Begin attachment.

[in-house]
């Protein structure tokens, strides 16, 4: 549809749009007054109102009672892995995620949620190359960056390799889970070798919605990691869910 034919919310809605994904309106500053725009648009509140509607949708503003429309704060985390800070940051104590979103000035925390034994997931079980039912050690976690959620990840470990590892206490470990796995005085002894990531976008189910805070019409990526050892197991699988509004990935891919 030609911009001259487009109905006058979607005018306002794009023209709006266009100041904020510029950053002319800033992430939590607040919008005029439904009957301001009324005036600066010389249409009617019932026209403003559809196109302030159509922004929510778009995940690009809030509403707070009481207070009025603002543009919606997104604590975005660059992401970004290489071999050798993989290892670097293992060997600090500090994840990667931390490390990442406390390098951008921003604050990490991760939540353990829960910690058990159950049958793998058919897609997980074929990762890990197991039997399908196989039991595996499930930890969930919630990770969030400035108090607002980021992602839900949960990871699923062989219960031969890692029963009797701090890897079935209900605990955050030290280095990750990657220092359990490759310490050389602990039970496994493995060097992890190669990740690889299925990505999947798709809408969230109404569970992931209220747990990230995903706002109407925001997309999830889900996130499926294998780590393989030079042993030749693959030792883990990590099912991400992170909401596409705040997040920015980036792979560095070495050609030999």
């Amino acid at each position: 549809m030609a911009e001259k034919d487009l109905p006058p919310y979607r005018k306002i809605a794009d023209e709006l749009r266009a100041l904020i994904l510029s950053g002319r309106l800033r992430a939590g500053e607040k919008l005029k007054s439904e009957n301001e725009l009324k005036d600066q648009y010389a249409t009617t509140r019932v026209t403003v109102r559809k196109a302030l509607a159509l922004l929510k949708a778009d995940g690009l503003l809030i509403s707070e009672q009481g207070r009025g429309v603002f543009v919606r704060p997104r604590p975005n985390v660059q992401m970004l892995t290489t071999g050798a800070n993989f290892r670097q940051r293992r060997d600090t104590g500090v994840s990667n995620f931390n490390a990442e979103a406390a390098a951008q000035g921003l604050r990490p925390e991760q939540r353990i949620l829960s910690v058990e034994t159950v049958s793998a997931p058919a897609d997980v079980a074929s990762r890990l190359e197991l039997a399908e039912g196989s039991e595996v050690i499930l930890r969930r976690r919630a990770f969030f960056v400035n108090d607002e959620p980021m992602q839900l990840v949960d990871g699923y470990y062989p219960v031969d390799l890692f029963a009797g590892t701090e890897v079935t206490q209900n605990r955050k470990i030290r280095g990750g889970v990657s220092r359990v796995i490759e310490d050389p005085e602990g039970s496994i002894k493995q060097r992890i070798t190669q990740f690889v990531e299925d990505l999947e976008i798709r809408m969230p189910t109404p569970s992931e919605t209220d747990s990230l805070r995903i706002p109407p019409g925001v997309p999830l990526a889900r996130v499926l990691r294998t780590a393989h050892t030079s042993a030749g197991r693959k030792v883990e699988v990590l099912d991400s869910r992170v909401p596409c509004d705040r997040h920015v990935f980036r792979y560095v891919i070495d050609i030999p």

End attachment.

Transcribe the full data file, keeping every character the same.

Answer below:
[in-house]
């Protein structure tokens, strides 16, 4: 549809749009007054109102009672892995995620949620190359960056390799889970070798919605990691869910 034919919310809605994904309106500053725009648009509140509607949708503003429309704060985390800070940051104590979103000035925390034994997931079980039912050690976690959620990840470990590892206490470990796995005085002894990531976008189910805070019409990526050892197991699988509004990935891919 030609911009001259487009109905006058979607005018306002794009023209709006266009100041904020510029950053002319800033992430939590607040919008005029439904009957301001009324005036600066010389249409009617019932026209403003559809196109302030159509922004929510778009995940690009809030509403707070009481207070009025603002543009919606997104604590975005660059992401970004290489071999050798993989290892670097293992060997600090500090994840990667931390490390990442406390390098951008921003604050990490991760939540353990829960910690058990159950049958793998058919897609997980074929990762890990197991039997399908196989039991595996499930930890969930919630990770969030400035108090607002980021992602839900949960990871699923062989219960031969890692029963009797701090890897079935209900605990955050030290280095990750990657220092359990490759310490050389602990039970496994493995060097992890190669990740690889299925990505999947798709809408969230109404569970992931209220747990990230995903706002109407925001997309999830889900996130499926294998780590393989030079042993030749693959030792883990990590099912991400992170909401596409705040997040920015980036792979560095070495050609030999």
């Amino acid at each position: 549809m030609a911009e001259k034919d487009l109905p006058p919310y979607r005018k306002i809605a794009d023209e709006l749009r266009a100041l904020i994904l510029s950053g002319r309106l800033r992430a939590g500053e607040k919008l005029k007054s439904e009957n301001e725009l009324k005036d600066q648009y010389a249409t009617t509140r019932v026209t403003v109102r559809k196109a302030l509607a159509l922004l929510k949708a778009d995940g690009l503003l809030i509403s707070e009672q009481g207070r009025g429309v603002f543009v919606r704060p997104r604590p975005n985390v660059q992401m970004l892995t290489t071999g050798a800070n993989f290892r670097q940051r293992r060997d600090t104590g500090v994840s990667n995620f931390n490390a990442e979103a406390a390098a951008q000035g921003l604050r990490p925390e991760q939540r353990i949620l829960s910690v058990e034994t159950v049958s793998a997931p058919a897609d997980v079980a074929s990762r890990l190359e197991l039997a399908e039912g196989s039991e595996v050690i499930l930890r969930r976690r919630a990770f969030f960056v400035n108090d607002e959620p980021m992602q839900l990840v949960d990871g699923y470990y062989p219960v031969d390799l890692f029963a009797g590892t701090e890897v079935t206490q209900n605990r955050k470990i030290r280095g990750g889970v990657s220092r359990v796995i490759e310490d050389p005085e602990g039970s496994i002894k493995q060097r992890i070798t190669q990740f690889v990531e299925d990505l999947e976008i798709r809408m969230p189910t109404p569970s992931e919605t209220d747990s990230l805070r995903i706002p109407p019409g925001v997309p999830l990526a889900r996130v499926l990691r294998t780590a393989h050892t030079s042993a030749g197991r693959k030792v883990e699988v990590l099912d991400s869910r992170v909401p596409c509004d705040r997040h920015v990935f980036r792979y560095v891919i070495d050609i030999p």